Uber and Grab’s price war to attract more riders seems to be working in Singapore

SINGAPORE ?” Ride-hailing apps Uber and Grab are locked in their latest price war, and early data shows it’s working to get more “butts in seats”, Uber said on Monday.

Uber’s Singapore general manager, Warren Tseng, said in a press briefing that since the company cut its fares by 15% last week, it’s noticed overall rides in Singapore have increased by 10%, and there was a 20% increase in new riders.

Tseng said the company decided to lower fares because its data supported the hypothesis that the move would convert new riders over from other modes of transport like traditional taxis. The more riders try new ride-hailing apps, the more they’re likely to continually opt for it eventually if they form the habit.

A week ago, Uber’s main competitor in Singapore, Grab, also slashed its prices in the app. It lowered its starting fare from S$3.50 ($2.59) to S$3 ($2.22), and lowered the mileage charge from 90 cents ($0.67) to 80 cents ($0.59) per kilometre.

Grab’s fare structure is different from Uber’s. It displays a pre-calculated charge at the start of the ride, and doesn’t adjust upward if unexpected jams occur. The fare is calculated based on distance and current demand and supply.

Grab’s Singapore head, Lim Kell Jay, also told Mashable the lowered fares are expected to supply more riders to Grab’s network of private drivers.

Both companies have said that the extra volume of riders is expected to help counter the lowered revenue per passenger, so drivers’ earnings stay up. It’s also clear that they’re trying to subsidise some of the drivers’ costs, by offering petrol discounts from tie-ups with fuel companies, among other items such as car insurance.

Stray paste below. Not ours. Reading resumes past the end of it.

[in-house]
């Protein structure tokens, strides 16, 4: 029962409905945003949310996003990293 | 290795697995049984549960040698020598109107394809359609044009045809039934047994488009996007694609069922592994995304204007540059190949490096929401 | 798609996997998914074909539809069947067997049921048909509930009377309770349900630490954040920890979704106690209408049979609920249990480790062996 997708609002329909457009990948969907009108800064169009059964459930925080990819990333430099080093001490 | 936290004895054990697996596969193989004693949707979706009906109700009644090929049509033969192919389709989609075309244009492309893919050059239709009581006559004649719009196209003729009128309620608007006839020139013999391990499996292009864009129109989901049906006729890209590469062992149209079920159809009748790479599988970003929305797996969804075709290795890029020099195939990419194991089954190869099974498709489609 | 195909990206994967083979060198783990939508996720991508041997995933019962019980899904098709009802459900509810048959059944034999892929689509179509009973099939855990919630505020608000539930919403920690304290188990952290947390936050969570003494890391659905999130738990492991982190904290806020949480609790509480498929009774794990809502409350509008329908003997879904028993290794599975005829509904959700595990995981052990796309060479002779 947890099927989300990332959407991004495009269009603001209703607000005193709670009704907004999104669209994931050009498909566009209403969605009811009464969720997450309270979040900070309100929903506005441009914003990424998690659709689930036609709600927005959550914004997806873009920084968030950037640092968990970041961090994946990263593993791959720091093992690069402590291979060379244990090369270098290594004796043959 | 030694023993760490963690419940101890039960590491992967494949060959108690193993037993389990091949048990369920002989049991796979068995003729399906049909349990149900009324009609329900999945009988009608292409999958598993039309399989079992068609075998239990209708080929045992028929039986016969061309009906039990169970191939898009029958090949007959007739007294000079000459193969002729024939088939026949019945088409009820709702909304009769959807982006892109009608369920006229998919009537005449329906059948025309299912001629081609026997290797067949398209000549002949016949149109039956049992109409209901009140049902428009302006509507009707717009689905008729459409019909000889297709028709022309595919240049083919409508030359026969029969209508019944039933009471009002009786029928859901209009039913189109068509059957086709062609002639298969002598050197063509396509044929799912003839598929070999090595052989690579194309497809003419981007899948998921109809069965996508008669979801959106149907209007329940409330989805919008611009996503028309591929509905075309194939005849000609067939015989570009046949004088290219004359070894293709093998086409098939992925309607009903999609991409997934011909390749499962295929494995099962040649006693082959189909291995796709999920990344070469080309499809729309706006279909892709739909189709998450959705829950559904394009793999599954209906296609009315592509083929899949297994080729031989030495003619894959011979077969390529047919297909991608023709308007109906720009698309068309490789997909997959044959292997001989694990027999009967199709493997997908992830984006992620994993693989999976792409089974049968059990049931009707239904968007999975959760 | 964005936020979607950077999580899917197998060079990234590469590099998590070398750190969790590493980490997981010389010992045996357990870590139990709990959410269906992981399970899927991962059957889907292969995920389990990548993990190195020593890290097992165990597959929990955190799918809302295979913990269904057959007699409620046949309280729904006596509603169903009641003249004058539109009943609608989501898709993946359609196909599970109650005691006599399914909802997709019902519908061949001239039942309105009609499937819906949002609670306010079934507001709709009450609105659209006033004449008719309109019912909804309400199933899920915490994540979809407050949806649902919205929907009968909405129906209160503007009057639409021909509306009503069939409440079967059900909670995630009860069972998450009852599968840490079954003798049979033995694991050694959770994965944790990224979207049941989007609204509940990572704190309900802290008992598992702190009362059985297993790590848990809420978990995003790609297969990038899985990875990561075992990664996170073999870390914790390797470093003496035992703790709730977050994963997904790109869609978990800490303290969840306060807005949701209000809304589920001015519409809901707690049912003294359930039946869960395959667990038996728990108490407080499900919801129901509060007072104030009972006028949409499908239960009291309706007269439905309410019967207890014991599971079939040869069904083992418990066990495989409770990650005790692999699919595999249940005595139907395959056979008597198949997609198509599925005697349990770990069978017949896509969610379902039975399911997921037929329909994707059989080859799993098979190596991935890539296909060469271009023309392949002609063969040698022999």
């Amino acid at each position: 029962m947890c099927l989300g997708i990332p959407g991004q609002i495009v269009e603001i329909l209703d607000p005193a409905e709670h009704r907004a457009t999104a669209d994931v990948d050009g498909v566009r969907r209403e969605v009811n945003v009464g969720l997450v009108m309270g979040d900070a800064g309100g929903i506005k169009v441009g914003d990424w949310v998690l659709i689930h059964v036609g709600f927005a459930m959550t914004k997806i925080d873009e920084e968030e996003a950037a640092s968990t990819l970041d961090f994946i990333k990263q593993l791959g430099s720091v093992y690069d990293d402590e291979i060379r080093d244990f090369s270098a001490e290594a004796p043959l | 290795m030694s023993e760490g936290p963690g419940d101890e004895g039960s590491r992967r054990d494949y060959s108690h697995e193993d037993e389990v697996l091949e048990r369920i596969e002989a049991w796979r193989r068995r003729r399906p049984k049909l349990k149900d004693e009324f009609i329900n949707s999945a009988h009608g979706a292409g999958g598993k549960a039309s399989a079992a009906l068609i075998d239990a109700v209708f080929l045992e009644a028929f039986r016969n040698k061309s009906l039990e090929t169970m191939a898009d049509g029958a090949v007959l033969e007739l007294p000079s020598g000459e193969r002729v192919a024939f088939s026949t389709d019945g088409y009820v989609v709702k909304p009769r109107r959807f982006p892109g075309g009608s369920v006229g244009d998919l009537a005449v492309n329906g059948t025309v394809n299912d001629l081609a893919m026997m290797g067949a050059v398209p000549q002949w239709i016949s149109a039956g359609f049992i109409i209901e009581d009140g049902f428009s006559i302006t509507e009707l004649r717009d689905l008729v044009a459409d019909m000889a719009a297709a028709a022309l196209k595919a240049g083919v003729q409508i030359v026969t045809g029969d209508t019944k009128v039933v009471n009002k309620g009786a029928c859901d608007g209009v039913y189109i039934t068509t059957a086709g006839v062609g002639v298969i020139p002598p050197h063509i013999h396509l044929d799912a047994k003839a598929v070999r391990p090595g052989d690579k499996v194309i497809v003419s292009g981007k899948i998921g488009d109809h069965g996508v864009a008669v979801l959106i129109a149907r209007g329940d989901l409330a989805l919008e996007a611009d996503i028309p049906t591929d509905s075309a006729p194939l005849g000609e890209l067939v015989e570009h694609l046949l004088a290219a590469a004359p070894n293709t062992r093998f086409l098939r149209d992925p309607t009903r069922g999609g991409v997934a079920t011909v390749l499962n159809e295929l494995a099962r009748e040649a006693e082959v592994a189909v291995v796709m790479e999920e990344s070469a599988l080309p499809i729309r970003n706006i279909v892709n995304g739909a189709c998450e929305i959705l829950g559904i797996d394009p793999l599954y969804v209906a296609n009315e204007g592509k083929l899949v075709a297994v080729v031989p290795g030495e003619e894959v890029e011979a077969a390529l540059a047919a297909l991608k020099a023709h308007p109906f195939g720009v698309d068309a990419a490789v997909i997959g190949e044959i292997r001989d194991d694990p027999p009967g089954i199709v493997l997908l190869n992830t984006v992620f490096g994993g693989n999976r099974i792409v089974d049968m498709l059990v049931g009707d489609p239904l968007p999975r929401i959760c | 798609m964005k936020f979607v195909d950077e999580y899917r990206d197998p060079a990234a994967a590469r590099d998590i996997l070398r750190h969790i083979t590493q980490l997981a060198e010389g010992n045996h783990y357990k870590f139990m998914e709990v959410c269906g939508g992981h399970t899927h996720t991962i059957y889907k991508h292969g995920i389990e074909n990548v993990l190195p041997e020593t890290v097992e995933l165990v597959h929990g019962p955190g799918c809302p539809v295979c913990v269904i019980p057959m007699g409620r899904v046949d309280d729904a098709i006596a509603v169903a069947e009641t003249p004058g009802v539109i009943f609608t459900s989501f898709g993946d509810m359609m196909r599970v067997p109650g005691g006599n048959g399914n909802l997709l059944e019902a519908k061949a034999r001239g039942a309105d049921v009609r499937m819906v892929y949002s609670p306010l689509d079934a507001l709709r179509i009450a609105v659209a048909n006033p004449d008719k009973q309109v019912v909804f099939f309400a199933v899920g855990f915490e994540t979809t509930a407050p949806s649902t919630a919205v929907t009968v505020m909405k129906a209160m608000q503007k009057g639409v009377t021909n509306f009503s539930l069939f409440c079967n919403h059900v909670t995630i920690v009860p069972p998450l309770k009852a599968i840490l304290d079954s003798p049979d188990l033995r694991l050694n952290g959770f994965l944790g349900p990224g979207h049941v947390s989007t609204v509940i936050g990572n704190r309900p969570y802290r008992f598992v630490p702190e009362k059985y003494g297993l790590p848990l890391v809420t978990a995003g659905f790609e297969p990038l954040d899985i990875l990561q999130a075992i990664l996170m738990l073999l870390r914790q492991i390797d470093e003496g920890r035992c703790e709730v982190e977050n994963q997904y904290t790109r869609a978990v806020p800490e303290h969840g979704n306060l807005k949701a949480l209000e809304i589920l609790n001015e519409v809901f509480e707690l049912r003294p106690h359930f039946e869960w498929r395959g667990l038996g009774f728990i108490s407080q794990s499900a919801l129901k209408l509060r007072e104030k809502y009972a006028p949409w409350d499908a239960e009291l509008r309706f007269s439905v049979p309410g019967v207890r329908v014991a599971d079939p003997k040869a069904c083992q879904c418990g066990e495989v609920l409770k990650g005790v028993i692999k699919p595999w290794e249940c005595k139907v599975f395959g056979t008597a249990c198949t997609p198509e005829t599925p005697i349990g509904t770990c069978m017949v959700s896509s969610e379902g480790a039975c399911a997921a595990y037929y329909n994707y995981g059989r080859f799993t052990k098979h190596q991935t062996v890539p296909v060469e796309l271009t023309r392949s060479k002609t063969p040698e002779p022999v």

Surprisingly, the new cash payment option that Uber opened two weeks ago is working, said Tseng.

He said that despite Singapore’s 90% credit card penetration rate, cash is still favoured in an estimated 30% of day-to-day transactions. The company said two weeks ago that it hopes cash will open the service to riders like students, who might not have credit cards.

Since then, cash payments have been made in 5% of Uber’s rides in Singapore, and this figure is expected to go up, he said. A third of first-time riders are also using cash, showing a possible reluctance to put in credit card data into the app at the beginning.

Tseng noted that most of the cash sign-ups for first trips are also coming out of residential areas located further away from the city, such as the further eastern districts of Simei and Tampines, and up north in Woodlands and Yishun.

A heatmap of cash sign-ups shows a lot of activity coming out of the eastern and northern residential areas.

A lot of Uber riders are part of demographic slices like foreign expats who are already accustomed to ride-hailing apps. Uber’s lowered fares and cash strategy is designed to help the company reach a broader base of riders outside the city centre.

Grab has offered cash payment as an option from its launch.

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